I'm not sure I'm ready to forgive the wind just yet. Saturdays ride was a grind into the wind especially between Portstewart & Portrush and on down the coast road. With the wind coming off the sea it's all too happy to bully the first person it meets.ReplyDelete
And here on the supposedly sunny central California coast, I have to put the mudguards back on. ;)ReplyDelete
(Seems like it rains more here than it did in Seattle, honestly.)
Are there any flowers or plants that really seem to evoke the area, besides heather?
Here, it's vast swaths of tiny periwinkle forget-me-nots.
From this time of the year till early May it is mostly whin (gorse) bushes, and immediately after that rapeseed. Both are a very bright yellow which has the nice effect of making the landscape look sunny even when it isn't.Delete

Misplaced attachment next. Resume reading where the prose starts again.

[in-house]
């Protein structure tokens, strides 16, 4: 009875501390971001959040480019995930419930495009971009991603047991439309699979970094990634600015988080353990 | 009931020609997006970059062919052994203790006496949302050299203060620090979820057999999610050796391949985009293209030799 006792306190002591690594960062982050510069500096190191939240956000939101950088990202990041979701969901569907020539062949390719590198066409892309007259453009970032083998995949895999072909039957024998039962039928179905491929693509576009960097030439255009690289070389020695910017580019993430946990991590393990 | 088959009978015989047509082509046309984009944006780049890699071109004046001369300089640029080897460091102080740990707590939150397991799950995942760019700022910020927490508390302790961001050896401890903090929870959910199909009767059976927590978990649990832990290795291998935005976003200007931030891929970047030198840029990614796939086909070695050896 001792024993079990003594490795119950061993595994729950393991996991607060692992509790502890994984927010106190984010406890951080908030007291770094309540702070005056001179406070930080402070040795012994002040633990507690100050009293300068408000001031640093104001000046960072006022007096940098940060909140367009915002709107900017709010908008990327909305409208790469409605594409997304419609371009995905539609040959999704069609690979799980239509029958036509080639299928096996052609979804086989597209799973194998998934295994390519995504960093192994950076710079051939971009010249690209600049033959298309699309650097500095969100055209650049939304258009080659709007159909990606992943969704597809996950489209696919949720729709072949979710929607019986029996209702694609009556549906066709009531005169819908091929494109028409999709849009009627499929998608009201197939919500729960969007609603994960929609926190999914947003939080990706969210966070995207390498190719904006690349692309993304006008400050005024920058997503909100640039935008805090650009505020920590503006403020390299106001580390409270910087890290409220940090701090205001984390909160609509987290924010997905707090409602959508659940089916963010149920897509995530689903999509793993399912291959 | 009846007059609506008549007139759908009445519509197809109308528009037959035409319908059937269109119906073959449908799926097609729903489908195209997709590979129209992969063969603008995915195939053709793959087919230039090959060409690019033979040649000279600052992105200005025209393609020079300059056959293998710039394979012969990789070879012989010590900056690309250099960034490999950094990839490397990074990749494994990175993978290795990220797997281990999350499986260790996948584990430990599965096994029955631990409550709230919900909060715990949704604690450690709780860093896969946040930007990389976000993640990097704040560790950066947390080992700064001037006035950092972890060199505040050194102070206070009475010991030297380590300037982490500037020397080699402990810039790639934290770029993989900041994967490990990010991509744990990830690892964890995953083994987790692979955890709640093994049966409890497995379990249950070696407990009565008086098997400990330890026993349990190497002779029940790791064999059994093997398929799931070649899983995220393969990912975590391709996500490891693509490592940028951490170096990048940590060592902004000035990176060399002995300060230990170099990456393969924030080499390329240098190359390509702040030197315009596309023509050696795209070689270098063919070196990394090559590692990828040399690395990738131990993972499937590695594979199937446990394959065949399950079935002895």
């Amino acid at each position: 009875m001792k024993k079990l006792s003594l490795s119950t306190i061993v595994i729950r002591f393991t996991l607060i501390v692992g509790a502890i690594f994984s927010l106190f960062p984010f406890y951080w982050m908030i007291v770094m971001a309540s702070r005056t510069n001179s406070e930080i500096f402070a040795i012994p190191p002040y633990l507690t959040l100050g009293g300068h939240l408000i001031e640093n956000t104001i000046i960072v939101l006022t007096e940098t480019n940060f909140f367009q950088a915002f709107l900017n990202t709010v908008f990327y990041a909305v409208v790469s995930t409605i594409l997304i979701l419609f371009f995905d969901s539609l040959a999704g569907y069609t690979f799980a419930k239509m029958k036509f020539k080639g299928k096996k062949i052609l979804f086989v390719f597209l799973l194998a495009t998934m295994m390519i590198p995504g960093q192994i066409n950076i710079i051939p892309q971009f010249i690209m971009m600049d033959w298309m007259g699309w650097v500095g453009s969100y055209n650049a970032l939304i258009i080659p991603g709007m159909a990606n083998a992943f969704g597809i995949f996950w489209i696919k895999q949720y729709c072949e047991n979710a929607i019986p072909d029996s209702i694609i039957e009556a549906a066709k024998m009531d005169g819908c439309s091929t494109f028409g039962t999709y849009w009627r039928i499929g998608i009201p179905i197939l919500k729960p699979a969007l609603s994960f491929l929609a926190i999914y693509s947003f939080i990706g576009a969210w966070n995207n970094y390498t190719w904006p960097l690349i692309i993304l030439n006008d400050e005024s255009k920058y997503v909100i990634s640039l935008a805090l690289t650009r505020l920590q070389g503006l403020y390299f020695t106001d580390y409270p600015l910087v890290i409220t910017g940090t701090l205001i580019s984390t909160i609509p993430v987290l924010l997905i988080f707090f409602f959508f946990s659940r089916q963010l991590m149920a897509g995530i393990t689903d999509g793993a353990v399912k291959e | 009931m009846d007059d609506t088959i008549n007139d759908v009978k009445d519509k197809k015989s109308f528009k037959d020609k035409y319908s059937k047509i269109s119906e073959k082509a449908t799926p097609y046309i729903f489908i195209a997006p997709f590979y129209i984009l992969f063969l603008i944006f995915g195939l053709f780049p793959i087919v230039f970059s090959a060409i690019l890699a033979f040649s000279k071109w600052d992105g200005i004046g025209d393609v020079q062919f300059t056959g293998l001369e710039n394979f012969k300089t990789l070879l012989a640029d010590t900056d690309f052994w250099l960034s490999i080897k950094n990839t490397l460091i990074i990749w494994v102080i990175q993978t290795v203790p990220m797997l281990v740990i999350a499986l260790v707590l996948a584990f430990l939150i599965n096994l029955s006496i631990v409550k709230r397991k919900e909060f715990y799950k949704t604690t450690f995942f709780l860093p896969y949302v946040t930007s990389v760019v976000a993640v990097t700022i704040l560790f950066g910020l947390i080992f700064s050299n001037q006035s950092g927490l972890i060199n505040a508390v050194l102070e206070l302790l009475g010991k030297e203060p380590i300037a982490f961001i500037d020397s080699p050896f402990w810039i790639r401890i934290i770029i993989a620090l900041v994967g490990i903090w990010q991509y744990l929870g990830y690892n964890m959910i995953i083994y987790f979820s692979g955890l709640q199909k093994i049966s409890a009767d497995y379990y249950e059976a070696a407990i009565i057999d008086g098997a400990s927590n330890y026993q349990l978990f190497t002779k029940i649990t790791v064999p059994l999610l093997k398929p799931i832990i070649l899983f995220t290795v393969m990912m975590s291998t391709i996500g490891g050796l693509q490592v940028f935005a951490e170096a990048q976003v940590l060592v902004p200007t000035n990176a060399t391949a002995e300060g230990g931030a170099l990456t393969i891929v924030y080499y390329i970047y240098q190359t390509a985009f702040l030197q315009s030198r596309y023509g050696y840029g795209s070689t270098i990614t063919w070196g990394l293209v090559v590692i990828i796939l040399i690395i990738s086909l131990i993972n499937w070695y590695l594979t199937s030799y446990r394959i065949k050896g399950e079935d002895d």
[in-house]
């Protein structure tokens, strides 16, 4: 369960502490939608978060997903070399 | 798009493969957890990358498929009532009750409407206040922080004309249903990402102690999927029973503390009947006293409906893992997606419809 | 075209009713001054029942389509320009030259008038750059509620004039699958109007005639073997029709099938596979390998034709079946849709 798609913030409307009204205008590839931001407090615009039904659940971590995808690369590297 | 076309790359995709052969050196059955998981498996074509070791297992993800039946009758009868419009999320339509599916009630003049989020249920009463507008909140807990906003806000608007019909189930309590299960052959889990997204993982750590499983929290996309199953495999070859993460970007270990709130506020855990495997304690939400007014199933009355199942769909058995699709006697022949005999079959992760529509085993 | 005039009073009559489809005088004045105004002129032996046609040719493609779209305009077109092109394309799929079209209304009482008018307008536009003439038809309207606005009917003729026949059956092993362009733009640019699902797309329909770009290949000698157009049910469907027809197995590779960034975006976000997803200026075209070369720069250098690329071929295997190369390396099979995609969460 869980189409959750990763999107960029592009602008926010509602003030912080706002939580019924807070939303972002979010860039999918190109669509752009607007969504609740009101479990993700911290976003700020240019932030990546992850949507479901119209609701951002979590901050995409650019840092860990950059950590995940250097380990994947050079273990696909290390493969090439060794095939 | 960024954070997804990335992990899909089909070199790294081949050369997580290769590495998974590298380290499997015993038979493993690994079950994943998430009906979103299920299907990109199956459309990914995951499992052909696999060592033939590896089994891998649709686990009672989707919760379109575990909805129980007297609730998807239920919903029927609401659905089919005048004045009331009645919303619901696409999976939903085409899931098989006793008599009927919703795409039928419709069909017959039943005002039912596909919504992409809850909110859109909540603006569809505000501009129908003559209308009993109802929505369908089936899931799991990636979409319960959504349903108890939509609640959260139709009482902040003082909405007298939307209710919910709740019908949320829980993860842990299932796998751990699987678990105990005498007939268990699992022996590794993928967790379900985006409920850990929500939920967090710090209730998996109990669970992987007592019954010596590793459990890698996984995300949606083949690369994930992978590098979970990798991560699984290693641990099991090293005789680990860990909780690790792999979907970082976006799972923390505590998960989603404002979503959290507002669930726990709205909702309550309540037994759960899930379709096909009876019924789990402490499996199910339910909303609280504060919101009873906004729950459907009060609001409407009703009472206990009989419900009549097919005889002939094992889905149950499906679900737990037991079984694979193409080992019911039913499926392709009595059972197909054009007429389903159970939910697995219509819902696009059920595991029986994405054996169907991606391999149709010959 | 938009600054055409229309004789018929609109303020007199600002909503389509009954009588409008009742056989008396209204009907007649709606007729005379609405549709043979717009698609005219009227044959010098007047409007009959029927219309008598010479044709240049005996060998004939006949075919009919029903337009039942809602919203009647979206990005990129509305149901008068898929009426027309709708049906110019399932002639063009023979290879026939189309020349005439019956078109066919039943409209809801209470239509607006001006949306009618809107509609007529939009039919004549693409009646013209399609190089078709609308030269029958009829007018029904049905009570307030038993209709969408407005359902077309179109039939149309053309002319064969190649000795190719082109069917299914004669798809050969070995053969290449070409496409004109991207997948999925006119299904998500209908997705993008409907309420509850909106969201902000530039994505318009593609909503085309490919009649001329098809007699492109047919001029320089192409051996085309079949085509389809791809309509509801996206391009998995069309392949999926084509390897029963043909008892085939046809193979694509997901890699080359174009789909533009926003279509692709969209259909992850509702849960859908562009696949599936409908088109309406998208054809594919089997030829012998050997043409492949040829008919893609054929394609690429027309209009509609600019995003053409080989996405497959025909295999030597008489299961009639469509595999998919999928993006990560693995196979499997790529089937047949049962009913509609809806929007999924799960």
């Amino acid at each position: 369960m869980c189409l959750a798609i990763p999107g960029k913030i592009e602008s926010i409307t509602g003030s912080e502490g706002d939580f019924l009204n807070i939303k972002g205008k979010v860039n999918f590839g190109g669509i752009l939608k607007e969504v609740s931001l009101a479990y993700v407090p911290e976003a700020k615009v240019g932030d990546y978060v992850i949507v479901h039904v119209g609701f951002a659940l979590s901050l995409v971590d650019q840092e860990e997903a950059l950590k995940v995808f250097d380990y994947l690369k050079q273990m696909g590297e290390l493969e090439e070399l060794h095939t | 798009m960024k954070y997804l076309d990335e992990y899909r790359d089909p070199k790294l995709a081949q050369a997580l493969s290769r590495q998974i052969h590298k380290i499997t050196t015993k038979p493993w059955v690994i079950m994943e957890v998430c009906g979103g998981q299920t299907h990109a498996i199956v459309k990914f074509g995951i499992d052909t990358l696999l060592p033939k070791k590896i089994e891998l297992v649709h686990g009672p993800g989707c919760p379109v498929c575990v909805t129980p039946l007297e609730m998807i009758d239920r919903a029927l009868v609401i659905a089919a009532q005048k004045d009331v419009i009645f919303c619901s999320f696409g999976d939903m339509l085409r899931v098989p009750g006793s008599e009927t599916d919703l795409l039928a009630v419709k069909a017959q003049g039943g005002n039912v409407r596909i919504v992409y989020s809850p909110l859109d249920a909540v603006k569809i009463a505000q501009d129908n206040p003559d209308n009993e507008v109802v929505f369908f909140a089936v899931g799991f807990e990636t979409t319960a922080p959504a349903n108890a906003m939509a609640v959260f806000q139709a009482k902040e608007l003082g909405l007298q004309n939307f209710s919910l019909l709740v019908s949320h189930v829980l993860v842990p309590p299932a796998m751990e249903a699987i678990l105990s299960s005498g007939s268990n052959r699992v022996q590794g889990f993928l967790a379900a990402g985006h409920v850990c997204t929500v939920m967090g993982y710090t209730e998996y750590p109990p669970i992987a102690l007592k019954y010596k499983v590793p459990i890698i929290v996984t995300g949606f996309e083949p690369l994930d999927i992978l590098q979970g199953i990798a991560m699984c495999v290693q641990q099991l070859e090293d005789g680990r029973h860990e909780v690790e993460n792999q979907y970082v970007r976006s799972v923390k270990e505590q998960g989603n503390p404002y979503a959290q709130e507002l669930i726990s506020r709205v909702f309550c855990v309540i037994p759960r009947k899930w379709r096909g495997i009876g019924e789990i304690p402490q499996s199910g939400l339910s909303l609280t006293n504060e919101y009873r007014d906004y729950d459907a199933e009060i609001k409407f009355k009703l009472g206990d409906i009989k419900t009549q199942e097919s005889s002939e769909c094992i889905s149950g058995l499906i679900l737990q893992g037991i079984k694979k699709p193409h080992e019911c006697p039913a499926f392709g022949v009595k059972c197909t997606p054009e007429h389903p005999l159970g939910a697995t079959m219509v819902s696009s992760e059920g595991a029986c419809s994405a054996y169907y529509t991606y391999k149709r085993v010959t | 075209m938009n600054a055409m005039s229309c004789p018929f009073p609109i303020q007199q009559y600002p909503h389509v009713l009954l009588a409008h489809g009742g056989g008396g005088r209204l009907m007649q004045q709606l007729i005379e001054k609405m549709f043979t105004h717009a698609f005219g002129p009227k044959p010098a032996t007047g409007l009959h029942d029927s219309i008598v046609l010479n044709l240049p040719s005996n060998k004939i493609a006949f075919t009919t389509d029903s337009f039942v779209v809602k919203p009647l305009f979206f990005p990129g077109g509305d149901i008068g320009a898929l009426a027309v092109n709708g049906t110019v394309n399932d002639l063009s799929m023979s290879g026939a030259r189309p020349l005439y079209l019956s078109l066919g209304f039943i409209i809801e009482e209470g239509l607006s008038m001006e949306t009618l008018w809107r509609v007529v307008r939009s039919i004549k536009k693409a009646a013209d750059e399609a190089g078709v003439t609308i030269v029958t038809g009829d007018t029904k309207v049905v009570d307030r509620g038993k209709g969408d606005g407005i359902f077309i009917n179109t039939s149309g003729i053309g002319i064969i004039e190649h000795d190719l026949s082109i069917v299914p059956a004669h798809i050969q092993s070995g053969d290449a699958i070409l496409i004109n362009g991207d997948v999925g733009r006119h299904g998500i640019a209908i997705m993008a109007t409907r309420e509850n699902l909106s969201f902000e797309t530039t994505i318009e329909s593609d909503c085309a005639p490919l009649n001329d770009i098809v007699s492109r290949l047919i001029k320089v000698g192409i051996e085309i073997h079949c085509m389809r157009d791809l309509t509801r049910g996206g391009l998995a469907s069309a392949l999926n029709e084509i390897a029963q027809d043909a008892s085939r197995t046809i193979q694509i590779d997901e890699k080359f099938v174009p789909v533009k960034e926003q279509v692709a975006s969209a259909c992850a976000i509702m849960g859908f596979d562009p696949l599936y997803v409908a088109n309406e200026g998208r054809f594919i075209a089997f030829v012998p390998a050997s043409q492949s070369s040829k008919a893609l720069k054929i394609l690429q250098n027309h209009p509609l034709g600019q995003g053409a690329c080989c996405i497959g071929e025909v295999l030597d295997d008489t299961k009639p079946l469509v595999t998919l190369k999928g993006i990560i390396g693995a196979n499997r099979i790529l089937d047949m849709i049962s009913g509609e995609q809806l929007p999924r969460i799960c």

I wash my dishes when they're dirty, because mouse.ReplyDelete
After a long battle, I have emerged victorious.
Now ensconced in a disused brick wall
during a restarted winter
The peanut butter amuse bouche beckons
Speaking of the southwest USA, doesn't Arizona skip the whole DST thing?ReplyDelete
Wow, did't know that until just now.Delete
Meanwhile here in Australia, green arrives from a different direction as the autumn rains prompt new growth in the bleached grey-blonde summer landscape. No more weeks of 40ºc+ days (104ºF for Americans). Goodbye mosquitos, hello mice, rain-capes and Glühwein. Incidentally, Australians have many odd notions about daylight savings and end up with states running on different times in the same timezone.ReplyDelete
Very beautiful morning to you and all the readers!ReplyDelete
Theres an old Irish saying "ner cast a clout till May be out" meaning , don't discard one's winter cloths till June.ReplyDelete
I enjoyed my Sunday 40 mile spin ,but remained true to the wisdom of ages. Lovely to see the Daffs and Primroses peeping out. Ride on <Summers on the way !
I sometimes wore my winter clothes in July and August last year as well!Delete